Walking along the South Bank just underneath Hungerford Bridge, the Undercroft can be heard before it’s seen: the tinny rumble of plastic wheels on an uneven concrete floor, multiplied manifold, the crackles and snaps of failed jumps and broken bones. Then you see it: a ramshackle collage of graffiti in a sea of blocky grey. It’s a weird spectacle, and totally out of place so close to the BFI and the National Theatre. Invariably, on the weekends, it draws a crowd, every person in that crowd armed with a digital camera or at least a camera phone, most of whom will go home, upload the pictures to Facebook, and never think about it again.
Pretty soon the South Bank will undergo a redevelopment; the Southbank Centre wants to expand its Festival Wing. With a couple of exceptions from the more liberal media, the popular reaction to the news has been overwhelmingly positive, essentially: rejoice, Londoners — when the proposed “Festival Way” opens, that Brutalist graffiti’d undercroft will be gone at last and we’re going to be able to enjoy another Yo! Sushi and Paperchase and Parisian-style pavement cafes and uuugggghhhh.
But over the Bank Holiday weekend, Long Live Southbank channelled its ongoing efforts to save the skater’s paradise into a weekend-long festival of counterculture: BMX demonstrations, music, free skateboarding lessons, a miniature film festival, the works — all managed by a crowd of devoted volunteers in bright orange shirts. These volunteers, spectators, would-be skaters and general festival-goers are, collectively, the people who stand to lose something in the redevelopment.
Of course, the skaters of London won’t be shunted out entirely: there’s a purpose-built park not far away from the Undercroft. It seems a viable alternative to those of us who aren’t a part of the subculture, but for the people who will use it there are two essential problems with the new site: 1. it’s known colloquially as “birdshit island”; and 2. it just isn’t the same.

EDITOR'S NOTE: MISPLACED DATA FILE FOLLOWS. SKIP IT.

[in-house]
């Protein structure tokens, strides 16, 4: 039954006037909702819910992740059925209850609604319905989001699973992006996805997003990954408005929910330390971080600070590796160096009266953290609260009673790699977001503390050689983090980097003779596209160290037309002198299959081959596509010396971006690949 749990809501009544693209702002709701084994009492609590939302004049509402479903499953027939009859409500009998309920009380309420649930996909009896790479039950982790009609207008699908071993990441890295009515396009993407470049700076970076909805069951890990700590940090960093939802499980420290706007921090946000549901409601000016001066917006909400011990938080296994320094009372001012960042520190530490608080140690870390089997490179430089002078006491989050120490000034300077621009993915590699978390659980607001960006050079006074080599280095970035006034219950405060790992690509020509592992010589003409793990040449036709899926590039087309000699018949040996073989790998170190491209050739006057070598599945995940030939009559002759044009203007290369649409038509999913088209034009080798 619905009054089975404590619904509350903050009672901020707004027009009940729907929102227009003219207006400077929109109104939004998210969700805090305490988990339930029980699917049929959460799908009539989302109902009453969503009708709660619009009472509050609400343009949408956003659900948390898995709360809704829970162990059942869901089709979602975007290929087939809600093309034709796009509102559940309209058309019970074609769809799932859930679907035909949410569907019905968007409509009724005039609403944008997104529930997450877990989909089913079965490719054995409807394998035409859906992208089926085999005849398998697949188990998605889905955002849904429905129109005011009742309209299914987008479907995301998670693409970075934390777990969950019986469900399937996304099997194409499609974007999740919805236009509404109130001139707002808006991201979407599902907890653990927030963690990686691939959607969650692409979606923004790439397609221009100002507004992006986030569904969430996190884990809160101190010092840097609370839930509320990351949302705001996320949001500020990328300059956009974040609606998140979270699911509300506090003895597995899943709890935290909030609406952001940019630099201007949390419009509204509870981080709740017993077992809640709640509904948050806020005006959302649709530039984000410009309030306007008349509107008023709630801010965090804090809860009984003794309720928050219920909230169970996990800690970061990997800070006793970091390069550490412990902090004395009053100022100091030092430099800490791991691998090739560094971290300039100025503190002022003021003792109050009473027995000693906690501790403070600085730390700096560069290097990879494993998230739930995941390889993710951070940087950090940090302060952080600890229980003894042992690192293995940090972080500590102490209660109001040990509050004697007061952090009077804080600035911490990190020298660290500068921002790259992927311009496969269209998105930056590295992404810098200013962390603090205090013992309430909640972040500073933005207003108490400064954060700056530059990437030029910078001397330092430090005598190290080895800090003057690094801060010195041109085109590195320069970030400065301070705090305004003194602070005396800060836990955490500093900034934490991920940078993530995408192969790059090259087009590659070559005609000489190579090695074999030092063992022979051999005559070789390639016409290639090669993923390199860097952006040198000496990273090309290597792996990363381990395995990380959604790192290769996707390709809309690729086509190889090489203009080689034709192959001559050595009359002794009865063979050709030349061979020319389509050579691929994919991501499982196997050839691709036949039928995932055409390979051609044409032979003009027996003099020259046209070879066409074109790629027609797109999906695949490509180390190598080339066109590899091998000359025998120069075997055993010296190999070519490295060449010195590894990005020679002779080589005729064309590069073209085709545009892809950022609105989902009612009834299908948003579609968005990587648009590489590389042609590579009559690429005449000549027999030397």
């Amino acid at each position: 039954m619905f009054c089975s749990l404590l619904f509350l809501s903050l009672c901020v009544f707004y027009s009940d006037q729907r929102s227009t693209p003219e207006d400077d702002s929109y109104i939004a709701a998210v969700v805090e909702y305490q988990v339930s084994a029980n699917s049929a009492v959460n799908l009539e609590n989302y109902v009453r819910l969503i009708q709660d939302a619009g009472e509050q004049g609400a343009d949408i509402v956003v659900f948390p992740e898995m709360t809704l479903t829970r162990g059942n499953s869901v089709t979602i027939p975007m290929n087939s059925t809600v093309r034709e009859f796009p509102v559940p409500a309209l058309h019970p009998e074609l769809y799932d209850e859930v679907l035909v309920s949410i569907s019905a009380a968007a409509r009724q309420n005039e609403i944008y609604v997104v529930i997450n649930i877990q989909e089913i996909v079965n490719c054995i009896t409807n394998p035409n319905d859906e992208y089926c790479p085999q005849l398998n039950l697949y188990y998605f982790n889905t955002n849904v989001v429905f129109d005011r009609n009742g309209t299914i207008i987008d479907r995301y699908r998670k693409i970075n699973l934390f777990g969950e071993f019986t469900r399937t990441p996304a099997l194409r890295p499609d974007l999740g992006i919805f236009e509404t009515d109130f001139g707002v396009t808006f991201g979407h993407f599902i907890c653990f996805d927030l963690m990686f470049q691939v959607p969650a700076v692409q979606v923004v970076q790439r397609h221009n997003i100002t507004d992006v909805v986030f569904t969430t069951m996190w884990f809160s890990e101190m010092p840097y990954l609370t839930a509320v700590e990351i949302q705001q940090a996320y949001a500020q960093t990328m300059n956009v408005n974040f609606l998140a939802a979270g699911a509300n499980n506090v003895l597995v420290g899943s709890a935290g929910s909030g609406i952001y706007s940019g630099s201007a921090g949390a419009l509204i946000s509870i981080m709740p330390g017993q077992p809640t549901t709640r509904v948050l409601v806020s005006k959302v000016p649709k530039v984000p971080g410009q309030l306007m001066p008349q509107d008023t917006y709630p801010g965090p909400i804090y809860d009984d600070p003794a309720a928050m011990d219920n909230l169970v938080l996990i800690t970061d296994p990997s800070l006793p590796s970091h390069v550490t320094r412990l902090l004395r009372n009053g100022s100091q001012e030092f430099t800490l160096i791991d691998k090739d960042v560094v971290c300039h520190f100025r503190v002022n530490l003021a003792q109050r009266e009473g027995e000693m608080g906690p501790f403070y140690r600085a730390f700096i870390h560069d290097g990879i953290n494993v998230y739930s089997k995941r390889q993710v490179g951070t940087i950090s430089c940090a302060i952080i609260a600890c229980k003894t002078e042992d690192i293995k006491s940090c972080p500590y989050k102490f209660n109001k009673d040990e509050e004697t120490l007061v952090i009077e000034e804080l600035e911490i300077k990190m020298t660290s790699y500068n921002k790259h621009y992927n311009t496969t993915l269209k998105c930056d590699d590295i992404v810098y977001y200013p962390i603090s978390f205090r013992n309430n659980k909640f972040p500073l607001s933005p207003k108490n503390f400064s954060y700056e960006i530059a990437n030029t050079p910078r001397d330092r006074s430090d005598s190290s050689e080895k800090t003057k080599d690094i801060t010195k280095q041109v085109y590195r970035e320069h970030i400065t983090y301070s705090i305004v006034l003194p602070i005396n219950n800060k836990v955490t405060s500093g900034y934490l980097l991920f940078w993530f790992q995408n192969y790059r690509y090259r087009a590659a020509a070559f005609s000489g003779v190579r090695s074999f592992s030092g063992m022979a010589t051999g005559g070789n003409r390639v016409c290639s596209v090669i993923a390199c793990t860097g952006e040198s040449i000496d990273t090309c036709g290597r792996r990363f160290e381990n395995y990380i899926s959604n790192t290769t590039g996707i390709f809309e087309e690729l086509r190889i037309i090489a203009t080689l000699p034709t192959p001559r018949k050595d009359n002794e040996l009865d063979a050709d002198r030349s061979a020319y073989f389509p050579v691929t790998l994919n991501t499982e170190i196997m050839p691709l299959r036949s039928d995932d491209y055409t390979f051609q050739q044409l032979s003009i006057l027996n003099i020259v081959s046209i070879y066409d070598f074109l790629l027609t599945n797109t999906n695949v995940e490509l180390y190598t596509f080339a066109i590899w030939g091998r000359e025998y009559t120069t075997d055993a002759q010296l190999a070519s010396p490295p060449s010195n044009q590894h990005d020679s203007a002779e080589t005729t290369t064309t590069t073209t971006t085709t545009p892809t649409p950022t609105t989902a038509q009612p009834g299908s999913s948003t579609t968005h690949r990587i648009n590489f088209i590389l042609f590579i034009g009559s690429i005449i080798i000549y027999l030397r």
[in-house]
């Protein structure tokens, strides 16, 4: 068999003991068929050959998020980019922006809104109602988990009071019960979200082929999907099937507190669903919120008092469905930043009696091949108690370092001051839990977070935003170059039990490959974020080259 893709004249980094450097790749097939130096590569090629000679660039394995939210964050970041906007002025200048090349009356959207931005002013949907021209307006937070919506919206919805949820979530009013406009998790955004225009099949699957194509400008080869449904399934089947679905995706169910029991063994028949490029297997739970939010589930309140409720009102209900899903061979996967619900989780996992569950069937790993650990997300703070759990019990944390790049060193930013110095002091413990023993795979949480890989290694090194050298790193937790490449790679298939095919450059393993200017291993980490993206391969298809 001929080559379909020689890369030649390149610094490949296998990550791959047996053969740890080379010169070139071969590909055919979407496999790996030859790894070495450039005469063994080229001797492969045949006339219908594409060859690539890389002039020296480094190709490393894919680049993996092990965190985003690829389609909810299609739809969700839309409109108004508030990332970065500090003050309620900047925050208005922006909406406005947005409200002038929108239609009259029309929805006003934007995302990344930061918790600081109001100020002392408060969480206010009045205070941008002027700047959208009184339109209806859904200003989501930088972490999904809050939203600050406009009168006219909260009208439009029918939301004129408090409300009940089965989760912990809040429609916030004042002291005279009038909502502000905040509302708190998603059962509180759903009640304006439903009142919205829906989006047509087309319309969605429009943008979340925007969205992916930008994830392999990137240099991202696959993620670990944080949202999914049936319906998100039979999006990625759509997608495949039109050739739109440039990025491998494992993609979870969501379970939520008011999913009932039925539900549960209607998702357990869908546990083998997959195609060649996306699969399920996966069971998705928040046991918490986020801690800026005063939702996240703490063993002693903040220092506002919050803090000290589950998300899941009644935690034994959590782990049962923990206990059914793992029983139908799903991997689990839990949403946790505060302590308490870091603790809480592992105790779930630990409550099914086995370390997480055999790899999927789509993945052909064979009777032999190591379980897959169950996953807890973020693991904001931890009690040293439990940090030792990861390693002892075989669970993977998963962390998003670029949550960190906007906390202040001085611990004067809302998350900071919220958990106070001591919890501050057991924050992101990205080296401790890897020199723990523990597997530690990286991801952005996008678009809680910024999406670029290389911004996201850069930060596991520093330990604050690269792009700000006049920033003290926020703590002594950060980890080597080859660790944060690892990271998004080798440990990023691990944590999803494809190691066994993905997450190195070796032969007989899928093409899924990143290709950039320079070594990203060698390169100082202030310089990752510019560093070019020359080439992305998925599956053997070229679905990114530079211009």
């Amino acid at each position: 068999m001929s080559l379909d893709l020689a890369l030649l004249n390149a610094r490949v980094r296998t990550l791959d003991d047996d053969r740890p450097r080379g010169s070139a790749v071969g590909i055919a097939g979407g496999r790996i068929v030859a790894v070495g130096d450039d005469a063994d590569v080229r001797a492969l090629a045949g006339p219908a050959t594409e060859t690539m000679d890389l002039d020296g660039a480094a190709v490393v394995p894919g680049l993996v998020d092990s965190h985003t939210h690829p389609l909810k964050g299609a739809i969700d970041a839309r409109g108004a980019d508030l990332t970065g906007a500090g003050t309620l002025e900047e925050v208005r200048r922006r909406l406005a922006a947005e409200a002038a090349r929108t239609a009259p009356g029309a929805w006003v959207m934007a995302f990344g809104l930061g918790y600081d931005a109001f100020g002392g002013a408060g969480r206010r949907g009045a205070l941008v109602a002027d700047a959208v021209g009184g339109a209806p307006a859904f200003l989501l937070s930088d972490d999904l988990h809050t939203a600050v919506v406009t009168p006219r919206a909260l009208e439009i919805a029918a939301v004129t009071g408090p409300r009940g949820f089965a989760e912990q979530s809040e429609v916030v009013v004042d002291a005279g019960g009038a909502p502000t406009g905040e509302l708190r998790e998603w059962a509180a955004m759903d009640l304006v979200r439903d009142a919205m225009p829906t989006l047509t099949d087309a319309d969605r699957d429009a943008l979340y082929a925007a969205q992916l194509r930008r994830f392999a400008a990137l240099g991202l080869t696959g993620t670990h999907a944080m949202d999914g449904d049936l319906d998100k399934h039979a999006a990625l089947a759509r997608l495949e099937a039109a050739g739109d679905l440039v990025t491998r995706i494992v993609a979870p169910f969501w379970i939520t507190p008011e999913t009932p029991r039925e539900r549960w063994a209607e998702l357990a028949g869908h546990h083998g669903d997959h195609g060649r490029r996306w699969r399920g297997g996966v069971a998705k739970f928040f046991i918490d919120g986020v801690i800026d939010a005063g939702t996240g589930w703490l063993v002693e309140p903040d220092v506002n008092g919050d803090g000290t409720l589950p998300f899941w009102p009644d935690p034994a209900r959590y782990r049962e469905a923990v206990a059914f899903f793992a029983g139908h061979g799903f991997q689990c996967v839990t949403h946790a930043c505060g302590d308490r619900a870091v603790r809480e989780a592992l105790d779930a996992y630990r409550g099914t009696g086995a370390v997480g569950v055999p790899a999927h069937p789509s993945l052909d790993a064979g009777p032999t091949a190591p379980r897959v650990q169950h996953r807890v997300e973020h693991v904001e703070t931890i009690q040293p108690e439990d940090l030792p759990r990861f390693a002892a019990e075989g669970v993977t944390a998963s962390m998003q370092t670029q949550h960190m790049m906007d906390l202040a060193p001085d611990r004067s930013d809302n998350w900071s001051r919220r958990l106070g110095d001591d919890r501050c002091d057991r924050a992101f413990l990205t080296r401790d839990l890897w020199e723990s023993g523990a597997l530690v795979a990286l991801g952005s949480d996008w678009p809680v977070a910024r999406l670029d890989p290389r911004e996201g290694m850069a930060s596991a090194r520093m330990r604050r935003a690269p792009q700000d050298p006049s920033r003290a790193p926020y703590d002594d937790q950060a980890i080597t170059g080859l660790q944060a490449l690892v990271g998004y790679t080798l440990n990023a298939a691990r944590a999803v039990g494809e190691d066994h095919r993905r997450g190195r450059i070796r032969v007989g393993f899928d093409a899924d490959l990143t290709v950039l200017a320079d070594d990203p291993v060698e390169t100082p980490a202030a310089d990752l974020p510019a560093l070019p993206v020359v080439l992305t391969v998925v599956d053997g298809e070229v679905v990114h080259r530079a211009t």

This, again, to outsiders doesn’t seem like much of an argument. From what Dan, one of the volunteers, tells us, there’s a difference between “transition” skating — which is best learned in specially built parks — and “street” skating — for which the last place to train in London is right here in the Undercroft. If someone is asked to move along, they will be told to go to the South Bank. Careers have been built here, not to mention the general sense of community that brought the old crowd from at least as far afield as Sweden in support of the cause. Dan has been skating here for about 12 years, he reckons. It might be 13.
“You didn’t need social media back then,” says Luke, who used to skate here 20-30 years ago and who today brought his tiny son on his even tinier skateboard. When we ask him what makes the Undercroft special to this subculture, he goes quiet for a full two minutes. “This is more raw,” he says, eventually. “You don’t want something that’s too perfect.” He says this with the faraway, amused look of a man who’s sustained more injuries in his immediate surroundings than he cares to remember.
There’s a sense of hopelessness to the proceedings. Yes, the atmosphere is charged with positivity, and yes, everybody’s having fun, but the proposals are just the latest in a long line of encroachments by the city into what might be the last organic gathering place in London. Dan explains that the back of the Undercroft, the relatively pristine white walls, aren’t really the back: twenty years ago, it stretched out underneath the Southbank Centre. But officially speaking the Centre owns the space; it’s just on lease to the skaters. Unofficially, that is.
Long Live Southbank are counting on a piece of legislation to save them: specifically, the Commons Act 2006, which preserves public spaces for the people who use them. If they can attract enough Londoners to their cause, the Undercroft might survive, and we can enjoy this dark, grimy, incongruous, but beautiful space for a little while longer.
If not, well, at least we won’t have to walk so far for a panini.
You can sign up for updates from Long Live Southbank and sign their petition to save the Undercroft here. Otherwise, to celebrate the past of the Undercroft and make suggestions to the Southbank Centre about the future, see here.